The reason for change is that the football paradigm is fundamentally flawed in a few different areas.  The idea of neverending progress is unrealistic.  At some point stock prices level off, profits decline and progress slows and stops.  In a paradigm that preaches forward motion as the truest indicator of success, it is not surprising that we have: insider trading, big CEO bonuses for bailed out companies and strategic layoffs to protect profits.  Individuals, companies and the government have all pushed toward their given marker of success whether it be money, land, power or prestige.  These success markers are not inherently evil or negative but their acquisition without thought to the human equation has created an imbalance in our perspective on success.

There are also the separations in the football paradigm.  The coach is the one who calls the plays.  The offense scores the points and the defense stops the other team.  Although all are members of the same team, it is easy to point the finger at another individual or group when things go wrong.  In the Industrial Revolution this system was completely acceptable.  Henry Ford brought forth the assembly line.  He took men who were making fifty cents per day and paid them five dollars per day because of his efficiency.  People were more than willing to be a cog in that machine because it was a better life than what they expected.  They were linemen but were happy to be that.  Now with modern technology and globalization that deal doesn’t work anymore.  That deal is being shipped overseas and no one wants to be a lineman anymore.  Everyone thinks they’re a quarterback and expects to be paid like one.

America needs to soccer because you’re part of the problem and part of the solution.  You’re on the field.  The decisions that you make on a daily basis matter.  The President, the senator, the governor, your boss, your wife, your children, your friends, your teachers are part of it all but so are you.  So before you point the finger, point the thumb.  What can you do today to SOCCER?

Thanks!

Pete

Lost Too Many To Prioritize Winning

tombstoneI don’t feel comfortable sharing their names as I have not asked for parental permission. Nor would I ask because these people have definitely suffered enough.  In my almost twenty years of coaching, I’ve lost no less than five former players to suicide, drugs/alcohol and avoidable accidents.  This may not be statistically significant to some but it is something that I carry with me always.  In the eyes of many, the job of a coach is to direct an individual or group in technique and tactics in order to win a particular contest.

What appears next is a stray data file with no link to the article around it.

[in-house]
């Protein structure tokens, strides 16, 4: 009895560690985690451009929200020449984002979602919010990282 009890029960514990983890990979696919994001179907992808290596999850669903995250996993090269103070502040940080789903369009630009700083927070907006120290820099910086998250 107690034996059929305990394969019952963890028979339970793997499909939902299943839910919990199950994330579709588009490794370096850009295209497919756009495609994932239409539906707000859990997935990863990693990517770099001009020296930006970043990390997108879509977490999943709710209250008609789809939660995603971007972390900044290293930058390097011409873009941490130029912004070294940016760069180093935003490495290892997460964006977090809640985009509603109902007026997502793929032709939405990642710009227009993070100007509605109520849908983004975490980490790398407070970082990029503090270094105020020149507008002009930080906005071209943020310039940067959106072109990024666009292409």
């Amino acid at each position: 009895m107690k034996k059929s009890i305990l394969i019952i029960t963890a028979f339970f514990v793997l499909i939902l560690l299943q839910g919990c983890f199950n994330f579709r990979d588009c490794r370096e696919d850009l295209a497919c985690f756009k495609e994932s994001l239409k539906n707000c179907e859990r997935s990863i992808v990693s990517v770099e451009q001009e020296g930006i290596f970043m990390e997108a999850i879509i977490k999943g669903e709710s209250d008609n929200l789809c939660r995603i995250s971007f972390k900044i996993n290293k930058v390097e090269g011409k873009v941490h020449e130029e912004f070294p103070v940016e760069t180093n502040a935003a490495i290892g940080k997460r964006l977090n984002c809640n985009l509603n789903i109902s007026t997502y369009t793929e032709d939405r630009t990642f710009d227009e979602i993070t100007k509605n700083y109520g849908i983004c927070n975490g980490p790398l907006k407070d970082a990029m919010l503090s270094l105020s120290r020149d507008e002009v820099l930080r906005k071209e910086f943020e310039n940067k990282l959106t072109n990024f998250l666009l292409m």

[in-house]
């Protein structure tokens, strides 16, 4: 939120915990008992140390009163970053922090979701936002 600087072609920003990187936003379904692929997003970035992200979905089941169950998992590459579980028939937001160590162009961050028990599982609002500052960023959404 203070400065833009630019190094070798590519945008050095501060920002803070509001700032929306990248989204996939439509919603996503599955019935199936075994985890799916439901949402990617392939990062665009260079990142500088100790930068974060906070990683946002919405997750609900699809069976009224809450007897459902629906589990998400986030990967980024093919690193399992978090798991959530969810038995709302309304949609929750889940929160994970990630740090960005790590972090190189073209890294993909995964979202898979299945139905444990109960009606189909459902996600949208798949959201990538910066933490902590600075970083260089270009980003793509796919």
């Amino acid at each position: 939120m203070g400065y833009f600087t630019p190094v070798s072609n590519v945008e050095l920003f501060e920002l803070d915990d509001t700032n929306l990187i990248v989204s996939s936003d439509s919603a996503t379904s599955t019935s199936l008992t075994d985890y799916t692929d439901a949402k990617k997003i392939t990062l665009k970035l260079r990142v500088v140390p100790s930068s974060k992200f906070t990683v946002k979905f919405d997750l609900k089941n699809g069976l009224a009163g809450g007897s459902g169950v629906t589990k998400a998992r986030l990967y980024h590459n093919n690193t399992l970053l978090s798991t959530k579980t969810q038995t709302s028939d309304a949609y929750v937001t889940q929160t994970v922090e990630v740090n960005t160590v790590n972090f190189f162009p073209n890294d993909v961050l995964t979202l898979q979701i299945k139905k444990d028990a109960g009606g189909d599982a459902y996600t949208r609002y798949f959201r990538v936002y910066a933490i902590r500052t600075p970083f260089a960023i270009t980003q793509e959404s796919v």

While this may encapsulate what coaching is for some, I can define coaching in one word: PROGRESS!  When broken down to the molecular level, this is what coaches should be striving for.  The progress of an individual or a group in not only their sport of choice but also as people.  At some levels, progress is measured by winning and it should be.  Professional athletes and coaches are in the business of competition/entertainment.  Their business model is dependent upon the sale of tickets, jerseys, food, etc. and winning is a key ingredient in that equation.  The problem is that the base blocks of the pyramid are not supposed to look like to the top block or “pyramidion”.  Basically 99% of all soccer played in the world is either true recreation or competitive recreation.  The previous statement will probably stick in the craw of many people but this fact should be embraced rather than lamented.

Recreation is the main reason that athletics came to be.  The battlefield was given up for the athletic field, where defeat did not mean death.  Therefore the “vanquished” could improve and RECREATE themselves into a better version.  Progress as an athlete meant facing your shortcomings.  That self-analysis is a skill that overflows into everyday life.  Recognizing one’s own weaknesses is not weakness.  It is actually strength because it allows the individual the possibility of progress.  Pain + Reflection = Progress is a formula coined by Ray Dalio (Bridgewater Associates).  In it lies the secret that so many of us continually overlook.  Failure is a key component to progress.  Those who are unwilling or unable to see their own faults cannot hope to move past them.  Since coaching is about progress and failure is a necessary ingredient to progress, then winning can’t be the point.